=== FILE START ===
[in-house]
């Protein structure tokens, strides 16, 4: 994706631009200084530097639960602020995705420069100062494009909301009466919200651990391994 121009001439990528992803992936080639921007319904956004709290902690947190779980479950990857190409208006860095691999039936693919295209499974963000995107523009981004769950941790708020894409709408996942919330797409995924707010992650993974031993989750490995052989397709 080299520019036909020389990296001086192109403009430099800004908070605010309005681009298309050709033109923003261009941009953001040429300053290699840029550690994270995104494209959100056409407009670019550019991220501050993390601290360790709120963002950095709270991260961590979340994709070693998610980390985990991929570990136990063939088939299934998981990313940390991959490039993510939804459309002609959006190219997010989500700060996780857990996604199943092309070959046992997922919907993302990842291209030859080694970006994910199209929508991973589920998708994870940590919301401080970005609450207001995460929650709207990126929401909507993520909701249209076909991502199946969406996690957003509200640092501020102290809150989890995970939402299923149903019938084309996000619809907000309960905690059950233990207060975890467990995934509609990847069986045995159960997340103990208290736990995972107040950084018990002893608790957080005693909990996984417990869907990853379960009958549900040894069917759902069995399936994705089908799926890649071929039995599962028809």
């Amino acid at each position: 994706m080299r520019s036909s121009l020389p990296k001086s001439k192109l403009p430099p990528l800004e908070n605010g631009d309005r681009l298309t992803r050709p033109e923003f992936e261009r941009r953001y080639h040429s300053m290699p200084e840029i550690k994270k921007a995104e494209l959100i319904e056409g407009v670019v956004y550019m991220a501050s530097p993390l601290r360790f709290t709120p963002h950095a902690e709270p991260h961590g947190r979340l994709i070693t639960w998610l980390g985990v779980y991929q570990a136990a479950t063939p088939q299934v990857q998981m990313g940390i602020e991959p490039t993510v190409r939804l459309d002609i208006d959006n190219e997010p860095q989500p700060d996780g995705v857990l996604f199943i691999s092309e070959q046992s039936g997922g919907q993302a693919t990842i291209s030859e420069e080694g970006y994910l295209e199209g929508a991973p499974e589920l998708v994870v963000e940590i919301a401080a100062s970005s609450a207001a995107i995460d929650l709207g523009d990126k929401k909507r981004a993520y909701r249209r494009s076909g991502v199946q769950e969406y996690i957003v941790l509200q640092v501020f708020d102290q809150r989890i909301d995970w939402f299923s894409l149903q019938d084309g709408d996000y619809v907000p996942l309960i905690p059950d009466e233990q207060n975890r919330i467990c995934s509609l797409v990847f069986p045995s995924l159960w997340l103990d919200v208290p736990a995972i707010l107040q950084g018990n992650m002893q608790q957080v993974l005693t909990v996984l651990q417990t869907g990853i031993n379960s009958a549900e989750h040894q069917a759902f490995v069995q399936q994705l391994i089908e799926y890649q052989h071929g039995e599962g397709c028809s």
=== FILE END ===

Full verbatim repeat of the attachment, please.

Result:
[in-house]
């Protein structure tokens, strides 16, 4: 994706631009200084530097639960602020995705420069100062494009909301009466919200651990391994 121009001439990528992803992936080639921007319904956004709290902690947190779980479950990857190409208006860095691999039936693919295209499974963000995107523009981004769950941790708020894409709408996942919330797409995924707010992650993974031993989750490995052989397709 080299520019036909020389990296001086192109403009430099800004908070605010309005681009298309050709033109923003261009941009953001040429300053290699840029550690994270995104494209959100056409407009670019550019991220501050993390601290360790709120963002950095709270991260961590979340994709070693998610980390985990991929570990136990063939088939299934998981990313940390991959490039993510939804459309002609959006190219997010989500700060996780857990996604199943092309070959046992997922919907993302990842291209030859080694970006994910199209929508991973589920998708994870940590919301401080970005609450207001995460929650709207990126929401909507993520909701249209076909991502199946969406996690957003509200640092501020102290809150989890995970939402299923149903019938084309996000619809907000309960905690059950233990207060975890467990995934509609990847069986045995159960997340103990208290736990995972107040950084018990002893608790957080005693909990996984417990869907990853379960009958549900040894069917759902069995399936994705089908799926890649071929039995599962028809």
């Amino acid at each position: 994706m080299r520019s036909s121009l020389p990296k001086s001439k192109l403009p430099p990528l800004e908070n605010g631009d309005r681009l298309t992803r050709p033109e923003f992936e261009r941009r953001y080639h040429s300053m290699p200084e840029i550690k994270k921007a995104e494209l959100i319904e056409g407009v670019v956004y550019m991220a501050s530097p993390l601290r360790f709290t709120p963002h950095a902690e709270p991260h961590g947190r979340l994709i070693t639960w998610l980390g985990v779980y991929q570990a136990a479950t063939p088939q299934v990857q998981m990313g940390i602020e991959p490039t993510v190409r939804l459309d002609i208006d959006n190219e997010p860095q989500p700060d996780g995705v857990l996604f199943i691999s092309e070959q046992s039936g997922g919907q993302a693919t990842i291209s030859e420069e080694g970006y994910l295209e199209g929508a991973p499974e589920l998708v994870v963000e940590i919301a401080a100062s970005s609450a207001a995107i995460d929650l709207g523009d990126k929401k909507r981004a993520y909701r249209r494009s076909g991502v199946q769950e969406y996690i957003v941790l509200q640092v501020f708020d102290q809150r989890i909301d995970w939402f299923s894409l149903q019938d084309g709408d996000y619809v907000p996942l309960i905690p059950d009466e233990q207060n975890r919330i467990c995934s509609l797409v990847f069986p045995s995924l159960w997340l103990d919200v208290p736990a995972i707010l107040q950084g018990n992650m002893q608790q957080v993974l005693t909990v996984l651990q417990t869907g990853i031993n379960s009958a549900e989750h040894q069917a759902f490995v069995q399936q994705l391994i089908e799926y890649q052989h071929g039995e599962g397709c028809s």